No one would characterize Degas as particularly happy or careless, but Rembrandt’s influence enriched his repertoire of skills and added dimension to his work. Rembrandt is, among other distinctions, a quintessential exponent of the self-portrait. He used himself as a model throughout his career, documenting his changing appearance as he aged and sporting a variety of costumes. Degas made around forty self-portraits, mostly between 1854 and 1862. The series represents a phase, rather than a lifelong project, but the results are intriguing. Degas’s Self-Portrait with Charcoal (c. 1854–55, Musée d’Orsay) mimics the pose in Ingres’s Self-Portrait at the Age of 24 (1804). The strong outline of the figure is retained, but softened by sfumato. Degas, as a subject, also lacks Ingres’s swagger. Degas makes a virtue of modern anxiety in an etching Self-Portrait (1857), in which his narrow frame is encased in a dark suit and his face is shadowed by a brimmed hat. There are two versions in the show. The one now in the Metropolitan Museum (a first state) builds up the figure from a dense web of lines. A third printing (c. 1860), from the Clark, more heavily inked, is evocatively smudged: line disappears into tone.

Edgar Degas, Self-Portrait

The stars of the exhibition, however, are oil paintings: two self-portraits by the young Rembrandt matched with two by Degas. Rembrandt’s Self-Portrait as a Young Man (c. 1628–29, Rijksmuseum) is an extreme study in chiaroscuro: the features are nearly obscured by dense shadow, with only the ear, cheek and neck illuminated. The warmth of the young flesh and curly hair gives life to the otherwise shadowy form, and the lightened grey of the background makes the dark silhouette stand out. Self-Portrait as a Young Man (1629, Alte Pinakothek, Munich) keeps the same pose—bust-length figure facing right—but with interesting variations. Rembrandt leans forward, his lips are parted, and he shifts his eyes back to the viewer. We can see these details because the shadows on the face are less dense, and a loosely painted white lace collar further lightens the mood.

Degas assumes a similar pose in his self-portraits but expresses wariness and reserve. In Self-Portrait (c. 1855–56), he wears a smock with a crisp white collar. His long, angular face—so different from Rembrandt’s fleshiness—is pale against a dark background, but he shifts his dark eyes to look at us the way Rembrandt does. Both Rembrandt and Degas are engaging the viewer and playing with their own personae. You can also see how Degas responds to Rembrandt’s experiments with figure and ground, line and tone. Degas was always a strong draftsman, a man in love with line, but his brushwork becomes freer in his Self-Portrait (c. 1857–58). His face, under the familiar brimmed hat, is hazy in soft shadow, an effect quite different from Rembrandt’s baroque spotlighting. The light on Degas’s jacket is a streak of white paint; the red, black and white of his garments are barely sketched in. Rembrandt’s temperament is warm, Degas’s is cool. Rembrandt presents himself as artist-actor; Degas is an observer, even a voyeur, even when he looks in the mirror. But as this smart exhibition reveals, the ways artists participate in tradition are complex and fascinating. “Rembrandt and Degas: Two young Artists” was on view November 13, 2011–February 5, 2012, at the Sterling and Francine Clark Art Institute, 225 South Street, Williamstown, Massachusetts 01267. Telephone (413) 458-2303. On the web at www.clarkart.edu. The exhibition travels to the Metropolitan Museum of Art in New york City (February–May 2012). Two other Degas shows were on view this fall: “Degas and the Nude” (October 9, 2011–February 5, 2012), at the Museum of Fine Arts, Boston, and “Degas’s Dancers at the Barre: Point and Counterpoint” (October 1, 2011–January 6, 2012), at the Phillips Collection, Washington, D.C.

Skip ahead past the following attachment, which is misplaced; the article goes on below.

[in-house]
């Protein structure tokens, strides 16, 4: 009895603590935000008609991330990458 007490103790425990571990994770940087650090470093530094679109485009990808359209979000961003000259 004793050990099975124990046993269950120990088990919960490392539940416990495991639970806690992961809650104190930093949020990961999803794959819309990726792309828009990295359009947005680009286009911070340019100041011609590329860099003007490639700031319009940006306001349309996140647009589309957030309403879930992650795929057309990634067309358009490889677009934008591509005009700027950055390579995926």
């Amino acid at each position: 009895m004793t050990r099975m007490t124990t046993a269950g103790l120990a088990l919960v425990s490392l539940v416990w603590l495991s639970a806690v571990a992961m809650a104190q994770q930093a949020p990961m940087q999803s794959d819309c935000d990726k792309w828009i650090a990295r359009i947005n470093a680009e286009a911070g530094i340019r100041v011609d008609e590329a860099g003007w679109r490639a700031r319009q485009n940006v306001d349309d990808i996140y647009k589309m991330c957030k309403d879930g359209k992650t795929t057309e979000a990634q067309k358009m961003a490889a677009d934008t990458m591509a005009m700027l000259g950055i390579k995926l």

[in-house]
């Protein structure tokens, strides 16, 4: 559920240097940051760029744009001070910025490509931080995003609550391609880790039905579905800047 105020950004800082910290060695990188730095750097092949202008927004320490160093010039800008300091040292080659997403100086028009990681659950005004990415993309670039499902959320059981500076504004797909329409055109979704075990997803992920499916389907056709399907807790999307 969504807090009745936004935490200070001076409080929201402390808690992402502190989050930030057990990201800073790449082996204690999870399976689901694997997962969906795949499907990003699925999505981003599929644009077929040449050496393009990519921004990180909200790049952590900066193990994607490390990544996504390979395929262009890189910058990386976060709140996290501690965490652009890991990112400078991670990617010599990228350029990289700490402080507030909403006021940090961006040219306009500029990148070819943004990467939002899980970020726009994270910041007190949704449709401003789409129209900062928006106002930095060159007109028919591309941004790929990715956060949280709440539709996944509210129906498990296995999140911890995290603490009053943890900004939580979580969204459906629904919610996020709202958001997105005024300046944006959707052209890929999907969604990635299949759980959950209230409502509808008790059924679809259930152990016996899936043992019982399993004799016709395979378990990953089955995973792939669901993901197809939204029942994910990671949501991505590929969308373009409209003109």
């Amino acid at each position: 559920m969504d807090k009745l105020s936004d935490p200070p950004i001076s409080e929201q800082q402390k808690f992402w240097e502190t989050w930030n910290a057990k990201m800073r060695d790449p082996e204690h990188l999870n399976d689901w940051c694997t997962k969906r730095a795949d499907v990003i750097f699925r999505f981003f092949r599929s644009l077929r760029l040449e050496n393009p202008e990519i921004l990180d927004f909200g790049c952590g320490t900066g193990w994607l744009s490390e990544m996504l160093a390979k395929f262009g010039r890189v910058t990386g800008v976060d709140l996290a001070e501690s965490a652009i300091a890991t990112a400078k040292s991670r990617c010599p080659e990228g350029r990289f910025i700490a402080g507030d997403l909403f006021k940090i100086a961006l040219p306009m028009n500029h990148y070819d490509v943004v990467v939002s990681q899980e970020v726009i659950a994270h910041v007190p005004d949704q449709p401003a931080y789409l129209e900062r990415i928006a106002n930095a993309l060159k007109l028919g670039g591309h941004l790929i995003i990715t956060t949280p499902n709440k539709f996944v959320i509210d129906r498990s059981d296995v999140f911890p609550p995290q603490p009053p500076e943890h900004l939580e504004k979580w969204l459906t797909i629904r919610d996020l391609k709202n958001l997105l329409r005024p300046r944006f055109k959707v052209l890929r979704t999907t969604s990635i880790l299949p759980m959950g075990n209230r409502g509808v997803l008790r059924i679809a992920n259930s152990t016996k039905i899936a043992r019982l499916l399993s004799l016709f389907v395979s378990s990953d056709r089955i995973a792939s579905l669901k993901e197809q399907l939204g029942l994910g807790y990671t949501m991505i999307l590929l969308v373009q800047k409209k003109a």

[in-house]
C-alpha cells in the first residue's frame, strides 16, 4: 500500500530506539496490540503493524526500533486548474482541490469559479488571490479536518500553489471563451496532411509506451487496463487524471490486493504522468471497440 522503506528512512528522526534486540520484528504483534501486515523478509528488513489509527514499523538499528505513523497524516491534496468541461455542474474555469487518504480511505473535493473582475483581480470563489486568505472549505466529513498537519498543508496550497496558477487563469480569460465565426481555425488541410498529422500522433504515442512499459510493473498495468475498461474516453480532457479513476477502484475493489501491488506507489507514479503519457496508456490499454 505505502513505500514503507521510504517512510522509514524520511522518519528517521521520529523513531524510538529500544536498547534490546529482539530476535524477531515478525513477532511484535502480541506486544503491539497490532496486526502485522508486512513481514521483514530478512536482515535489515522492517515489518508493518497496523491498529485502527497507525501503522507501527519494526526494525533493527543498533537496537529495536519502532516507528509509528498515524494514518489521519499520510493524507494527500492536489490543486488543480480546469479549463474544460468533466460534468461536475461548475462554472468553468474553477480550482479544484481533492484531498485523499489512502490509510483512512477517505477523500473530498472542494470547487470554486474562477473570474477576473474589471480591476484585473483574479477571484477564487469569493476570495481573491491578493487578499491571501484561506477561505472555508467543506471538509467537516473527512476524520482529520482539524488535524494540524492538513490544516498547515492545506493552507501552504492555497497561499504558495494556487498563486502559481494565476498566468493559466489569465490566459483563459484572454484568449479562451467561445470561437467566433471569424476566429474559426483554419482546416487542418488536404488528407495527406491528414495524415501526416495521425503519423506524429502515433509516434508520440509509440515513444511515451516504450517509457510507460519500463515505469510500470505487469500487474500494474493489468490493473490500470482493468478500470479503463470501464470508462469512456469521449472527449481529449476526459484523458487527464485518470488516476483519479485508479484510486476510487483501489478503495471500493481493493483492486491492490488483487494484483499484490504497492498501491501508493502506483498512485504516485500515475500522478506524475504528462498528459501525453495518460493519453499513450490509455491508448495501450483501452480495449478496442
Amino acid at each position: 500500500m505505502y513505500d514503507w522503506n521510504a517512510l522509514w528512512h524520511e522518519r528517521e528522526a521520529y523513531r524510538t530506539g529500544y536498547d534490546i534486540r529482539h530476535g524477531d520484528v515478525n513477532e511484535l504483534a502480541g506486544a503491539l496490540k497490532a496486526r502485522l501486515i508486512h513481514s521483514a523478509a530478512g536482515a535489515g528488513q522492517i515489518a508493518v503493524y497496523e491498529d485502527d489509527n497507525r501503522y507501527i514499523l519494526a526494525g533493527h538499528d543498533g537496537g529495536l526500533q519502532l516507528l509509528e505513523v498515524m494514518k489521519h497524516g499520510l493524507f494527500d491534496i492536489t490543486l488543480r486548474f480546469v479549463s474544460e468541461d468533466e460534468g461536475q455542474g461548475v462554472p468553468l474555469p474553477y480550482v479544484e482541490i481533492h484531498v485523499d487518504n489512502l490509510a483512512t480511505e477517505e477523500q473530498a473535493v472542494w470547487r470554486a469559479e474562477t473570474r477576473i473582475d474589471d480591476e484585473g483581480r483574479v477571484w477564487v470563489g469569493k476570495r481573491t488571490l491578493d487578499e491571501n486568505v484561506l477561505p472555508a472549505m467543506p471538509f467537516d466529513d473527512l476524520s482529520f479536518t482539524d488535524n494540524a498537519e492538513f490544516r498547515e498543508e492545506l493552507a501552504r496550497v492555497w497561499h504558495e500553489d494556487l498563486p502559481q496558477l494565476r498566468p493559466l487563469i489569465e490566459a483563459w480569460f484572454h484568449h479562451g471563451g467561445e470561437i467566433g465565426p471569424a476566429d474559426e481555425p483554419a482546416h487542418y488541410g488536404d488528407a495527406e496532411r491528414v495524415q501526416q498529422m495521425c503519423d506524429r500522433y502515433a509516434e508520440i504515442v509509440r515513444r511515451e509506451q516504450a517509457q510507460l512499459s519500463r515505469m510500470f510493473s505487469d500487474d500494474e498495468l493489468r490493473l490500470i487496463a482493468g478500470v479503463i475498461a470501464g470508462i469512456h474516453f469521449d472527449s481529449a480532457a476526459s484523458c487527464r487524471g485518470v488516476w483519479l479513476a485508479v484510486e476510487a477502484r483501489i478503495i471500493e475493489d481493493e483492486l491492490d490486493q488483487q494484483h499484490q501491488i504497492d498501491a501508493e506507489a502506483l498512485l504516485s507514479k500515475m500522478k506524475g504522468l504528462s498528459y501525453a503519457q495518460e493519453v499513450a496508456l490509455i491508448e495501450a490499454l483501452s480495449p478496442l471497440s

American Arts Quarterly, Winter 2012, Volume 29, Number 1